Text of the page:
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Questions from readers about healthcare debate

Would illegal immigrants be covered under Obama's plan? How does the U.S. compare to other nations on per-person cost? How would Medicare change?

September 07, 2009|Kim Geiger and James Oliphant

WASHINGTON — Here are some reader questions on the national healthcare debate:

Do the various plans under consideration cover illegal immigrants?

The White House and congressional leaders have stressed that any extension of health coverage will not include illegal immigrants. But critics maintain that as the House bill stands now, illegal immigrants would be able to apply for federal health insurance subsidies because they don't have to verify their residency status. Some advocates of immigrant rights maintain that illegal immigrants should be covered because it would be cheaper to do so than treat them in hospital emergency rooms.

To process insurance paperwork, my doctor's practice has almost three times as many office workers as medical staffers. Do any of the plans address these kinds of costs?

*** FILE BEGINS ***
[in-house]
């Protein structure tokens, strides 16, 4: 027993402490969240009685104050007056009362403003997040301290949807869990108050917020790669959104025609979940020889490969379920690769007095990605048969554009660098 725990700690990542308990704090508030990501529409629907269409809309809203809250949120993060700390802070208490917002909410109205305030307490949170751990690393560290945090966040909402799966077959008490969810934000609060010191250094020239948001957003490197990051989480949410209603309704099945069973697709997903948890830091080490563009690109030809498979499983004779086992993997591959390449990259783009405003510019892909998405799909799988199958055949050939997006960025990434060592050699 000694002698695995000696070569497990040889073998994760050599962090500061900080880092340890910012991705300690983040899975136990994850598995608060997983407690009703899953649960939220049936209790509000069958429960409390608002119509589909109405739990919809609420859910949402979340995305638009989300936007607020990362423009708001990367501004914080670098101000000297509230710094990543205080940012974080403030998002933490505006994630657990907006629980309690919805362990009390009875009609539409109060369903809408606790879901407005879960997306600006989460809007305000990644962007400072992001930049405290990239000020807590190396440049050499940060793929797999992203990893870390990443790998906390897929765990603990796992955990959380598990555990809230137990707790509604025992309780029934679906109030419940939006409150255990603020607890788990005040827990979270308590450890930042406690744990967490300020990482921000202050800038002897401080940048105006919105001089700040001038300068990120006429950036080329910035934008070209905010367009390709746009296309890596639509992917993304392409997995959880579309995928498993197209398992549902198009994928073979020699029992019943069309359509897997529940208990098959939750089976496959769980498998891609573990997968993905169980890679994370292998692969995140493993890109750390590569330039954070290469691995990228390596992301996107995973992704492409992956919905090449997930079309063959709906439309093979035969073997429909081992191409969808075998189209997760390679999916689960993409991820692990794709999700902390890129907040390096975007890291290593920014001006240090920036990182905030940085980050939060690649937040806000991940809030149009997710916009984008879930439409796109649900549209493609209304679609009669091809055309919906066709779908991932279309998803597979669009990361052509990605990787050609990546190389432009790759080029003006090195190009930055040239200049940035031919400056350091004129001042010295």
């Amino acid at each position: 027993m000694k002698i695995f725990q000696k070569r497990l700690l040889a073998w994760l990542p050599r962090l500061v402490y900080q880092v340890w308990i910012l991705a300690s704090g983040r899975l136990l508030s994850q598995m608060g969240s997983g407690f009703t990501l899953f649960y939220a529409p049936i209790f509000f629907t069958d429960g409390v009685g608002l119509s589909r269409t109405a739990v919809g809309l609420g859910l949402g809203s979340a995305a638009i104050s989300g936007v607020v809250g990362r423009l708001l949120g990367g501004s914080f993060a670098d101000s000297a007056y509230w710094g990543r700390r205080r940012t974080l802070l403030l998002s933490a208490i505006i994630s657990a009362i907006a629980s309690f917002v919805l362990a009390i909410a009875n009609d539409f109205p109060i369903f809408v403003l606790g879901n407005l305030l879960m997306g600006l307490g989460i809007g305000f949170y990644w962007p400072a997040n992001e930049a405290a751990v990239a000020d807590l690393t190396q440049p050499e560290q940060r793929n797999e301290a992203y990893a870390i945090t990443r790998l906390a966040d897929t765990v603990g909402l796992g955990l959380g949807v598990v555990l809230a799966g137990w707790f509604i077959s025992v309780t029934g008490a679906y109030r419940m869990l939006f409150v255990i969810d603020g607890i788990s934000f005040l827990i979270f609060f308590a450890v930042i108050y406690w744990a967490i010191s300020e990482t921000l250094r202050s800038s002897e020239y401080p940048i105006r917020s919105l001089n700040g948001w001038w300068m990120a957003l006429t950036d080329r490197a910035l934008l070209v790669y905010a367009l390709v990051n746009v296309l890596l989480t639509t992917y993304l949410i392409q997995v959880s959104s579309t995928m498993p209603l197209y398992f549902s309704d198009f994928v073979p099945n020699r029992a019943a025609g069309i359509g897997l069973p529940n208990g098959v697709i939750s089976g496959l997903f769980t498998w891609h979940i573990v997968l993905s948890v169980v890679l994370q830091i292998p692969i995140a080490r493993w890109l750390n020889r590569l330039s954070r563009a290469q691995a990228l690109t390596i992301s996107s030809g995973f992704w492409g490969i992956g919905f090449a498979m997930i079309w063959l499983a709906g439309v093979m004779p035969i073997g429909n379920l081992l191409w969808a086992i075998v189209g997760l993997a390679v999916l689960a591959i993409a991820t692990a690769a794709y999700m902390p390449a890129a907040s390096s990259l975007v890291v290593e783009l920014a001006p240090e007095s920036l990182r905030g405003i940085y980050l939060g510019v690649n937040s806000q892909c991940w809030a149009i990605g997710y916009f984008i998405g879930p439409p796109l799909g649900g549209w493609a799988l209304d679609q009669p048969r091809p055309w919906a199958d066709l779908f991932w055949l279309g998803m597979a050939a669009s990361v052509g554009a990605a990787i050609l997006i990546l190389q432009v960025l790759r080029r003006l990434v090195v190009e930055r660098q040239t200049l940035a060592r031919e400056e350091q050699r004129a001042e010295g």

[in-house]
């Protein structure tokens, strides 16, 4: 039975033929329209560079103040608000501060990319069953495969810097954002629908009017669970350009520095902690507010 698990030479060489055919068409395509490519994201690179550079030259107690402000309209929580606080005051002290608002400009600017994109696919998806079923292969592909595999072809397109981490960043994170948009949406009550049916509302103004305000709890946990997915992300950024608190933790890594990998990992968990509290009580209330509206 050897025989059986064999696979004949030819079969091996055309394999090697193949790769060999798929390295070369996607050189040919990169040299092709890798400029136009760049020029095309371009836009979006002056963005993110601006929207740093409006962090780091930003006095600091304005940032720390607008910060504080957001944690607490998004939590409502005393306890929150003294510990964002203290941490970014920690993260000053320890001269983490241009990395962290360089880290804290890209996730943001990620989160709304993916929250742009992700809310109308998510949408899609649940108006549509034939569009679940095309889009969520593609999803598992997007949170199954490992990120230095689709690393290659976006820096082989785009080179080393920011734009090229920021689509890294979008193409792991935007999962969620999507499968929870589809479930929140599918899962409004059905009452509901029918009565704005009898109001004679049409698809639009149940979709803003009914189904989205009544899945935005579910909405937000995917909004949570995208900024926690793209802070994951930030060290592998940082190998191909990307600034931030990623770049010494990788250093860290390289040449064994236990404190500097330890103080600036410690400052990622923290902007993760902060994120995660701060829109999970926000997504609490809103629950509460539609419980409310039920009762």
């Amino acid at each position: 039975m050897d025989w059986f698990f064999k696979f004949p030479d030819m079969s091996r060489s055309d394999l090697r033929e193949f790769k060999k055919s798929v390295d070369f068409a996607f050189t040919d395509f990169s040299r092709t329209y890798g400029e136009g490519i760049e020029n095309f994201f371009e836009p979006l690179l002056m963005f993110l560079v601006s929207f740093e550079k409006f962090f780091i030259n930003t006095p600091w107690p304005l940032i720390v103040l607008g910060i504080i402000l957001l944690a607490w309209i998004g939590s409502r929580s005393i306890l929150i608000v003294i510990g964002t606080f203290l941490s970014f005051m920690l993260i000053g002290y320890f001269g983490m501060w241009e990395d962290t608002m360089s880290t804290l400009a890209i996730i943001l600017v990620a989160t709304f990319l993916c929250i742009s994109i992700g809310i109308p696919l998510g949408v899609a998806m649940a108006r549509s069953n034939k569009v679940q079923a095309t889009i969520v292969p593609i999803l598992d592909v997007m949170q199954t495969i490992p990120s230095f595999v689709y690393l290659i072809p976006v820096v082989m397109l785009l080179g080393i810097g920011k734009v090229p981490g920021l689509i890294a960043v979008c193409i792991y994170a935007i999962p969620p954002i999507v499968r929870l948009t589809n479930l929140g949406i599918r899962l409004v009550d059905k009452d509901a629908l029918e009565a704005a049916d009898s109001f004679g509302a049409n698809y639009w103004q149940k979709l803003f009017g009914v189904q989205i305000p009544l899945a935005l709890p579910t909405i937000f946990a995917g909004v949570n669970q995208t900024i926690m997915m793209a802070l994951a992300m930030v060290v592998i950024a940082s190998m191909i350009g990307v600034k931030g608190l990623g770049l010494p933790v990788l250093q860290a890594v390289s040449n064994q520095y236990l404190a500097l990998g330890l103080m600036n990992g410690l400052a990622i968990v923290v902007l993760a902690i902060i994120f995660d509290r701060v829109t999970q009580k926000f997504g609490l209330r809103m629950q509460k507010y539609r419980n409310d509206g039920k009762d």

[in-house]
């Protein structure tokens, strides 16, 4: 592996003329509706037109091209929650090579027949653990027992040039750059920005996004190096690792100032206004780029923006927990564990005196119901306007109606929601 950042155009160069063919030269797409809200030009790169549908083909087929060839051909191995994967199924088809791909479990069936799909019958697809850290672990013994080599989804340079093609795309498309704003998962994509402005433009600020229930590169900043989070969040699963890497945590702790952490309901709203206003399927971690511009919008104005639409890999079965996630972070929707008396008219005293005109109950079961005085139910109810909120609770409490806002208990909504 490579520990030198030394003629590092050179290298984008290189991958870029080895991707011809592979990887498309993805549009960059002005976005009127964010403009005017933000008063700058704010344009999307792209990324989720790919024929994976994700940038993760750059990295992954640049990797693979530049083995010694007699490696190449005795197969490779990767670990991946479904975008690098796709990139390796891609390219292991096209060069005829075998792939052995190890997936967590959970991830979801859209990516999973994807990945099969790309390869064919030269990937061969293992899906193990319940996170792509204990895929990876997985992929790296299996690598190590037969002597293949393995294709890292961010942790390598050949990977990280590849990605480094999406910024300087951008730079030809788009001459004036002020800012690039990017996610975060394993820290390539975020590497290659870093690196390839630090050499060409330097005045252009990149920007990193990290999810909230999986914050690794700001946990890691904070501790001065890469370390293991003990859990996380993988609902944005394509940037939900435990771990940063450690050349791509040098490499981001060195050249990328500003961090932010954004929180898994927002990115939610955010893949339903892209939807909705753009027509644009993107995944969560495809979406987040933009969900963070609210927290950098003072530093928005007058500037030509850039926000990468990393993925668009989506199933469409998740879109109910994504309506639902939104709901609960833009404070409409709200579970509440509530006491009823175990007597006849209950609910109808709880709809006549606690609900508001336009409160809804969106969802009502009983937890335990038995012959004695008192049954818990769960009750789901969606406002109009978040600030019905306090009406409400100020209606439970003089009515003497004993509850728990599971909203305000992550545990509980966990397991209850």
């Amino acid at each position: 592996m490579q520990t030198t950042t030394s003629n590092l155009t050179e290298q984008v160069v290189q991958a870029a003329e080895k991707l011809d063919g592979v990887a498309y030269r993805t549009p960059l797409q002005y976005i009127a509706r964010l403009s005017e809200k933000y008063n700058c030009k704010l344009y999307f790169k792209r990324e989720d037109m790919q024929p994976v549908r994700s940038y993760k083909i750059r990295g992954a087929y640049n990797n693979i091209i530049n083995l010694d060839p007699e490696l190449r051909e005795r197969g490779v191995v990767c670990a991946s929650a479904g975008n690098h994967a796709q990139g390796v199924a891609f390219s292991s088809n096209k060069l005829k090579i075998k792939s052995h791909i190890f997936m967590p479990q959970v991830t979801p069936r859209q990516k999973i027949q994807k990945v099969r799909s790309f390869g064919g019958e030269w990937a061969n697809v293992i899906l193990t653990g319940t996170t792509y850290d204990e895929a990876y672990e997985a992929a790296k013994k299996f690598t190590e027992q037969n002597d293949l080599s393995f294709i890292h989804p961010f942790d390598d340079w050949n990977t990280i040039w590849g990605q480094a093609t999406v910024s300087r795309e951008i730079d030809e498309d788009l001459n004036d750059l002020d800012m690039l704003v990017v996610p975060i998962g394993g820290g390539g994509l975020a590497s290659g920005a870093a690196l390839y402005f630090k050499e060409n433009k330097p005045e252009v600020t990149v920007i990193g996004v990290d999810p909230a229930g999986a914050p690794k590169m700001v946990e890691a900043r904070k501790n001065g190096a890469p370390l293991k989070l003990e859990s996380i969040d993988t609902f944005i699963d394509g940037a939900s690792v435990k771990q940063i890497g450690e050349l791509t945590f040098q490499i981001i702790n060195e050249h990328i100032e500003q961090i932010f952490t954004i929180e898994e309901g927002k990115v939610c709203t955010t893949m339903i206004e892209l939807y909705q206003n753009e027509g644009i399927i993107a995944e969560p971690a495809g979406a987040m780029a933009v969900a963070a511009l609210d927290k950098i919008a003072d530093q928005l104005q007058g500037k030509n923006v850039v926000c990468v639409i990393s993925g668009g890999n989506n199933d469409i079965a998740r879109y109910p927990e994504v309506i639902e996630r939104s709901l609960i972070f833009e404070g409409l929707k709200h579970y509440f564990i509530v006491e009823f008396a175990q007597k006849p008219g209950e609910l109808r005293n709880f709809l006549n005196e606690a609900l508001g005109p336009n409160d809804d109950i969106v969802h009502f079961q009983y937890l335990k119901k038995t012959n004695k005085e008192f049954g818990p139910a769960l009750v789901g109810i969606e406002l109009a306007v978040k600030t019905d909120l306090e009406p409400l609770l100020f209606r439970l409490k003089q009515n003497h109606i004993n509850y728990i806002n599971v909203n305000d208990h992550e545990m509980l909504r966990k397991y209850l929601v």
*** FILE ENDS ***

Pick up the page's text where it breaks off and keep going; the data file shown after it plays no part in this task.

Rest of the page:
Yes, but not everyone is convinced that the proposals go far enough. Those critics argue that making the healthcare system more efficient -- especially through the use of information technologies and a coordinated approach to treating patients -- could save billions of dollars. But the current bills contain fiscal incentives, not mandates, to achieve such innovations.

We've heard a lot about how much the Democrats' healthcare plan would cost federal taxpayers. What would it cost taxpayers at the state and local levels?

That's not clear. States worry that if Medicaid is expanded to cover people above the federal poverty line, they could be stuck with part of the tab, since states share the costs of the program. But there's also an argument that if more people are insured, local governments will spend less on hospital care for uninsured people.

How would Medicare costs and benefits change under the proposed legislation?

The House is considering a change that would raise the prescription premium while lowering beneficiaries' total spending on prescription drugs. The 20-year plan to close a much-criticized coverage gap is estimated to result in higher premiums for Part D plans, but lower average drug spending. For patients who spend small amounts on prescription drugs, this change would raise premiums more than it would lower out-of-pocket costs. For patients who require a lot of expensive drugs, buying prescriptions would become more affordable.

The House bill would also reduce federal spending on Medicare Advantage plans -- the private alternatives to traditional fee-for-service coverage. Some fear that could lead insurers to offer less attractive packages or stop participating in Medicare Advantage.


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